“You’re not the boss of me!” your child yells as they stick out their tongue and run away.
Furious, you yell back, “How dare you talk to me like that! You little…”
This pattern is nothing new. Your child has a bad habit of disrespect.
It’s something you’ve been trying to nip in the bud for a while now, but no matter how many times you try to “set them straight,” send them to their room, or take away their video games, the behavior continues.
The disrespect is not OK. And your kids need to know you’re serious. So, how can you put an end to this once and for all?
The shocking solution.
But not the sarcastic, condescending, criticizing you. (You’ve tried that already and it hasn’t worked.)
This solution calls for the calm, confident, empathetic you.
The YOU who doesn’t panic when their child acts immaturely because you understand their brain is still in development, and there will be times when it is hard for them to make a good decision in the heat of the moment.
The YOU who isn’t worried about “showing them who’s boss” because you know you’re in charge. You don’t have to give harsh punishments or empty threats to prove it, you set reasonable boundaries to help your kids feel safe and secure.
The YOU who responds with love because you know that conflict is inevitable in families, and you want your kids to feel safe enough to share their feelings and know that you will listen, even if the two of you don’t always agree.
This YOU can put an end to disrespect from your kids.
Why this solution works.
Think about it. Imagine your favorite teacher when you were in school…
This person probably knew much more than just your name. They knew that you hated sitting in the front row, that you needed a little extra time to complete word problems, and that you had a cat named Mr. Pickles at home.
But, this teacher wasn’t all fun and games. They had rules for the classroom, expectations for their students, and graded fairly. When the class became rowdy or loud, they didn’t have to stand on their chair and yell or dole out extra homework as a punishment, they were able to direct the class back to order with calm confidence.
Because you respected them.
Did you respect them because they DEMANDED respect? No! The respect was built out of the relationship. This teacher KNEW you, they treated you with firmness and empathy, which led you to want to give it back in return.
It’s the same with your children.
When your kids feel connected and respected by you, they are more likely to respond in kind.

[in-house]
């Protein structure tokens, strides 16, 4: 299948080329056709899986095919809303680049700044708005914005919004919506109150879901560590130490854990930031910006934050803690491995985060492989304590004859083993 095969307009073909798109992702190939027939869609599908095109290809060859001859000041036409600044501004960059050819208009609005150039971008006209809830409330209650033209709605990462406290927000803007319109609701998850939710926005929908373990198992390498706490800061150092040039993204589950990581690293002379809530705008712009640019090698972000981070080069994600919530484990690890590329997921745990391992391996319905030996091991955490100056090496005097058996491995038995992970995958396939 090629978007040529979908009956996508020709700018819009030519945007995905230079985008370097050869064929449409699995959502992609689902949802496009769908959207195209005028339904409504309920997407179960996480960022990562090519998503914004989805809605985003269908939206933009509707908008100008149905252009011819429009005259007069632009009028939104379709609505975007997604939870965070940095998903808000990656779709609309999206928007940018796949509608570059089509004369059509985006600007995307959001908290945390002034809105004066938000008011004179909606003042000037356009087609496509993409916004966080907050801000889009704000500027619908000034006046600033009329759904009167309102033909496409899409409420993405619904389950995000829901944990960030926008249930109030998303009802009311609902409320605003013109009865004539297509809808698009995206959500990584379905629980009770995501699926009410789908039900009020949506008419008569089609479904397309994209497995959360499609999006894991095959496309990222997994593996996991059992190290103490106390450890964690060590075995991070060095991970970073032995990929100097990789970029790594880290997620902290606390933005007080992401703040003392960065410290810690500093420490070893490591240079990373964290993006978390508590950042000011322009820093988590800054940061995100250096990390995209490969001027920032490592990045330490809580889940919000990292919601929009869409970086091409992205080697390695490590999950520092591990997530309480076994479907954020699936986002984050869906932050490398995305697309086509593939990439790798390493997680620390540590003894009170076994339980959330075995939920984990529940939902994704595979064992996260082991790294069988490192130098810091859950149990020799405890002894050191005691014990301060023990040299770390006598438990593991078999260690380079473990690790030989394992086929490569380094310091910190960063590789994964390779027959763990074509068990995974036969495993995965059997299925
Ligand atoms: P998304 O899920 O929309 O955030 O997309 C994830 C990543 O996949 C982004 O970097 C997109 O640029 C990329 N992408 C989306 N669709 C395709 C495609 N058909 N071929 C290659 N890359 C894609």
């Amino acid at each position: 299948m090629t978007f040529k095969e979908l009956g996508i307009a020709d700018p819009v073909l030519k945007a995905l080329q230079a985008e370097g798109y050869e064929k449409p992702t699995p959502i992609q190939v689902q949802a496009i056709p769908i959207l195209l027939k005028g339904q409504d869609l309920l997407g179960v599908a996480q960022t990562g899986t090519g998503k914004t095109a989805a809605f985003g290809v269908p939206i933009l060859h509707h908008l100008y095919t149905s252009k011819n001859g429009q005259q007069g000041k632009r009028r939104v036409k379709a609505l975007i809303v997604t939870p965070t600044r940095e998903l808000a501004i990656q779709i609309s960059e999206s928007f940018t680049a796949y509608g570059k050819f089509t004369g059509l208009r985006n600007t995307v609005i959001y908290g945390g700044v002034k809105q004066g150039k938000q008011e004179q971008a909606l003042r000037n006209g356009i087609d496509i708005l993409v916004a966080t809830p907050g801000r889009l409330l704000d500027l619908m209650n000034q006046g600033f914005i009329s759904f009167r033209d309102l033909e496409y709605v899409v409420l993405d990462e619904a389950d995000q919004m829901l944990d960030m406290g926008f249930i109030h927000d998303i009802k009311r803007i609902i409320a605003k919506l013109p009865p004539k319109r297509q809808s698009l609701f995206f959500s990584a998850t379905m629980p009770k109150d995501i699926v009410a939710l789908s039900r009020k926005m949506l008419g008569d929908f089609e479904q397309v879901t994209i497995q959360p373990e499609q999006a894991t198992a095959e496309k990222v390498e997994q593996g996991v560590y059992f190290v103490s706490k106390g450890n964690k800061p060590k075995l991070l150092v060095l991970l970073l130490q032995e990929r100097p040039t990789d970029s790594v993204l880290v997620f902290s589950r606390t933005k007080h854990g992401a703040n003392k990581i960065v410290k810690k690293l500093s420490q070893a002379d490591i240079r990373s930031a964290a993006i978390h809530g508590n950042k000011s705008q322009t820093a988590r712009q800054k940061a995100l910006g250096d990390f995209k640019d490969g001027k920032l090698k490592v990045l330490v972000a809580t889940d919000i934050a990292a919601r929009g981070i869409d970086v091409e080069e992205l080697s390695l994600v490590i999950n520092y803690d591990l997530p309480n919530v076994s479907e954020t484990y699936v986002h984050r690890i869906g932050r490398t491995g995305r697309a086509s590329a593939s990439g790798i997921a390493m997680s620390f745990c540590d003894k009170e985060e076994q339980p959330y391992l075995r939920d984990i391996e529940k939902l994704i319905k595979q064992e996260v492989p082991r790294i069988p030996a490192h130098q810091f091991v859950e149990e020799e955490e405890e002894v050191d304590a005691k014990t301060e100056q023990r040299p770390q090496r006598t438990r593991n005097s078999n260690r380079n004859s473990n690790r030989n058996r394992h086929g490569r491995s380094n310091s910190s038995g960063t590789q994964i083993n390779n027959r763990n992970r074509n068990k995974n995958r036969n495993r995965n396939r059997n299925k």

Three tips to decrease the disrespect from your kids.
- Engage and Connect: Spend quality time with your kids on a daily basis. Ask questions about their life (and listen to the answers!), play games they enjoy, or simply be together without nagging, correcting or directing.
- Model the Behavior You’d Like to See: Take note of the words you use, listen to your tone of voice, and watch your body language. If you don’t want to see or hear it from your kids, eliminate it from your own posture and vocabulary first.
- Embrace Learning and Imperfection: Old habits die hard. Apologize when you make a mistake, allow “do-overs” in which you or your child are able to restate a phrase in a more respectful way, and problem solve together.
These strategies may seem uncomfortable at first. You may feel like it’s “not working” because you don’t see an immediate change in your child’s behavior.
Give it time.
Everyone wants to be respected, even kids.
And when they start to feel respected, they will let you know by giving you respect in return.
About the Author notes from Traci Smith: Nicole Schwarz is a Licensed Marriage and Family Therapist, and owner of the website Imperfect Families, a parenting website that includes a ton of common sense advice on parenting. I find her tone to be positive, non-judgmental and straightforward. In addition to the blog, you can join the 10,000+ people in the Imperfect Families Facebook Community or follow her very helpful Pinterest board.
Special Offer Right now! Nicole is starting a class called Communication for Imperfect Families, a seven week course that looks absolutely phenomenal. Check it out and consider investing in your family this summer!
Fun Fact! Though we share very similar philosophies and professional goals in adulthood, I actually know Nicole because we were childhood friends! One of my favorite memories of our friendship is spending hours (yes hours) passing notes back and forth through a laundry chute. We would take turns being upstairs (to me, the preferred position!) So fun. Congratulations on the success of Imperfect Families, Nicole, and thank you so much for stopping by!